Vietnam War Army Medic Receives Medal Of Honor

Jul 31, 2017
Originally published on July 31, 2017 6:41 pm
Copyright 2017 NPR. To see more, visit http://www.npr.org/.

ARI SHAPIRO, HOST:

In the middle of this tumultuous day at the White House, there was a pause to honor the bravery of an American soldier. In the East Room, President Trump presented the Medal of Honor to James McCloughan almost 50 years after he saved the lives of 10 fellow soldiers during a fierce battle in Vietnam. Seven of those men were there with McCloughan for the ceremony.

(SOUNDBITE OF ARCHIVED RECORDING)

PRESIDENT DONALD TRUMP: Specialist 5 McCloughan, we honor you. We salute you. And with God as your witness, we thank you for what you did for all of us.

SHAPIRO: NPR Pentagon correspondent Tom Bowman is here. And Tom, tell us about James McCloughan and what he was recognized for today.

TOM BOWMAN, BYLINE: Well, Ari, let me set the scene. It's May of '69. The soldiers came in by Huey helicopters in several waves to this area south of the coastal city of Da Nang. And two of the helicopters immediately crash because of enemy fire. So almost immediately, Jim McCloughan had to go to work. So he ran out and picked up a guy who injured his knee rolling from the helicopter. Everyone's firing at them. And he picked this guy up. This was Bill Arnold. And Arnold told me McCloughan said, get ready for a bumpy ride. Now, they're all under fire. And McCloughan said he would joke with the guys to prevent them from going into shock. So that was the first thing he did.

Now, over the next few days, he was able to save nine more soldiers. At one point, they were taking enemy fire from three sides. And McCloughan was wounded himself by shrapnel from an RPG. He refused an order to leave the battlefield from his lieutenant. And he just kept going out. He said, I'd rather die than know one of my guys died because a medic didn't show up.

SHAPIRO: Wow. So you talked with some of those men who were saved by McCloughan. Tell us more about the stories they told you today.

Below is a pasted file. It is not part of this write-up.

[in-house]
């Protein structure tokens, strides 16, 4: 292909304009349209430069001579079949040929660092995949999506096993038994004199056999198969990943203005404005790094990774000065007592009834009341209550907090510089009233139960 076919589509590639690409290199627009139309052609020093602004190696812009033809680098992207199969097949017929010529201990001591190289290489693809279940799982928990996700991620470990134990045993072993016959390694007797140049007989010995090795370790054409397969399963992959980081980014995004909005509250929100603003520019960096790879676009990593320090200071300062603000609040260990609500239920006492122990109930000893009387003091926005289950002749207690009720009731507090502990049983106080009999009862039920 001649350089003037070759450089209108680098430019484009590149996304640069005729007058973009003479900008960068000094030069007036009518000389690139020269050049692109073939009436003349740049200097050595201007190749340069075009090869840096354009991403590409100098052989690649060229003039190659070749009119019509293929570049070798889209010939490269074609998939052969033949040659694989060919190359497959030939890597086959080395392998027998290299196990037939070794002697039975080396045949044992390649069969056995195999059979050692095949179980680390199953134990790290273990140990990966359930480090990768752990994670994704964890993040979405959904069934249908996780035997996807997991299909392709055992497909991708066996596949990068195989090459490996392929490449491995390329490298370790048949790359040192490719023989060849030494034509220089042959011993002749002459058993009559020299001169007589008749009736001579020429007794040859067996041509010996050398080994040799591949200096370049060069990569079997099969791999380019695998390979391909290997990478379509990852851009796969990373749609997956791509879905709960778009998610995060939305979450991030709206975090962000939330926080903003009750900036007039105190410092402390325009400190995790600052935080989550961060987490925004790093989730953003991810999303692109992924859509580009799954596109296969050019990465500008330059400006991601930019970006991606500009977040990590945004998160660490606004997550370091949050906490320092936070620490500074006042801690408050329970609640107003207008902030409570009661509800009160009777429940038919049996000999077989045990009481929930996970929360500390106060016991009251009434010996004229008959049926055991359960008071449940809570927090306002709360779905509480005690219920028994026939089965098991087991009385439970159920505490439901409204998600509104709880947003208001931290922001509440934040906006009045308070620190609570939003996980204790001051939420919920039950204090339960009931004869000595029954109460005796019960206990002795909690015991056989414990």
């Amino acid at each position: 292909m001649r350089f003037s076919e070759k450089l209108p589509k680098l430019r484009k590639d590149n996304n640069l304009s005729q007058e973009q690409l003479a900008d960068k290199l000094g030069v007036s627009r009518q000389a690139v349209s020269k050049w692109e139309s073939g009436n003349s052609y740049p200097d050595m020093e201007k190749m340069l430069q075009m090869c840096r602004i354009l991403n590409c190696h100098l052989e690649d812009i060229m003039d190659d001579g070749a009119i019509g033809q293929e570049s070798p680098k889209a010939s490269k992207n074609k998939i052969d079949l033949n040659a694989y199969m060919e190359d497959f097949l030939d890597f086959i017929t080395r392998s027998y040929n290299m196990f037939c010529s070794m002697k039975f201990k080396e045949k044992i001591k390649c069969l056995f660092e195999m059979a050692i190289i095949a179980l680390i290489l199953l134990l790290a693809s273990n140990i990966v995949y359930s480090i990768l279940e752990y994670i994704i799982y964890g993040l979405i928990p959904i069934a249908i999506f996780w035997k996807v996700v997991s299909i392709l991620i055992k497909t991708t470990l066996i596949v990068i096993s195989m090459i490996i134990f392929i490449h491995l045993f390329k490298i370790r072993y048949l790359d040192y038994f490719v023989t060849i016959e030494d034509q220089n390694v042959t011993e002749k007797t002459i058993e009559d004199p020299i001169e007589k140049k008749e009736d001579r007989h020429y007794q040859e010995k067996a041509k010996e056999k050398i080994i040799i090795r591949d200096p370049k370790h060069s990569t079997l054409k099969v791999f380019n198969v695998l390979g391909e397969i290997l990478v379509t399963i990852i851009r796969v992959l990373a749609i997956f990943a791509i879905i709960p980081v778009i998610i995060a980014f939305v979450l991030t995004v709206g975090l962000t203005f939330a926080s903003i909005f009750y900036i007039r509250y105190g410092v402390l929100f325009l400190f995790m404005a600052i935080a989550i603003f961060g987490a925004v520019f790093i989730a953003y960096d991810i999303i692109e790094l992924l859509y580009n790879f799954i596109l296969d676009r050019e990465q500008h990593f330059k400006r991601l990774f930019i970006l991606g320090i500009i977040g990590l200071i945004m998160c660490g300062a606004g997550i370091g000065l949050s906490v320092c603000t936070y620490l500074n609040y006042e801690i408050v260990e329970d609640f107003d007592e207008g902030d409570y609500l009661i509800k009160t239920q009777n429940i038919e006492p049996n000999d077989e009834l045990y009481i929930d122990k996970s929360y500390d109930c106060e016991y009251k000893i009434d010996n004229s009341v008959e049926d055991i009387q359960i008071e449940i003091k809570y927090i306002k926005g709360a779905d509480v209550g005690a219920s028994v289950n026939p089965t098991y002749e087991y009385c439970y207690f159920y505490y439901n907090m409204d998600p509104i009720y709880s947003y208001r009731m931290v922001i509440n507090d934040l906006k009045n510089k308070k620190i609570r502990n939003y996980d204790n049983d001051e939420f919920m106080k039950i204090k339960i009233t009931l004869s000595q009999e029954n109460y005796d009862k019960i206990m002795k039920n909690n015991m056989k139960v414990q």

BOWMAN: Well, right. I spoke to a few of them, and they were just astounded at his bravery, how he could keep going out time after time again under this incredible fire from machine guns and RPGs, mortars - and again, three days of this, fighting night and day. And they said they didn't get help from American - they did get help from American air power. It was a C-130 with Gatling guns called a Spooky. They said if it weren't for that, they would have all been killed. Here's Mike Martino, who was there that day.

MIKE MARTINO: He shouldn't be alive. There's no way. He was wounded again there. He should not be alive. I mean it's absolutely ridiculous. Actually, we all looked at each other and say none of us should be alive.

SHAPIRO: Wow. These are events that took place almost 50 years ago. What took so long for this recognition?

BOWMAN: Well, initially he was awarded a Bronze Star with a V device for a valor device because apparently his command didn't think he deserved a higher medal. But over the past decade or so, his uncle, Michigan lawmakers and soldiers wrote letters in his behalf saying he deserves a lot more than a Bronze Star. So they upgraded the medal that he received that day, but it took quite some time.

SHAPIRO: Was there a moment that stood out to you from the White House ceremony today?

BOWMAN: Well, his eyes got a bit misty, you know? And all his comrades were there, including the few of the guys I spoke with. They all stood up, and one of them saluted him. And I think it's important for everyone to know the kind of bravery it takes to be awarded a Medal of Honor. Sixty percent of those who receive the Medal of Honor receive it posthumously. So...

SHAPIRO: Killed in action.

BOWMAN: Killed in action - so it was really - it's a powerful ceremony.

SHAPIRO: NPR Pentagon correspondent Tom Bowman, thanks for sharing the story with us.

BOWMAN: You're welcome, Ari. Transcript provided by NPR, Copyright NPR.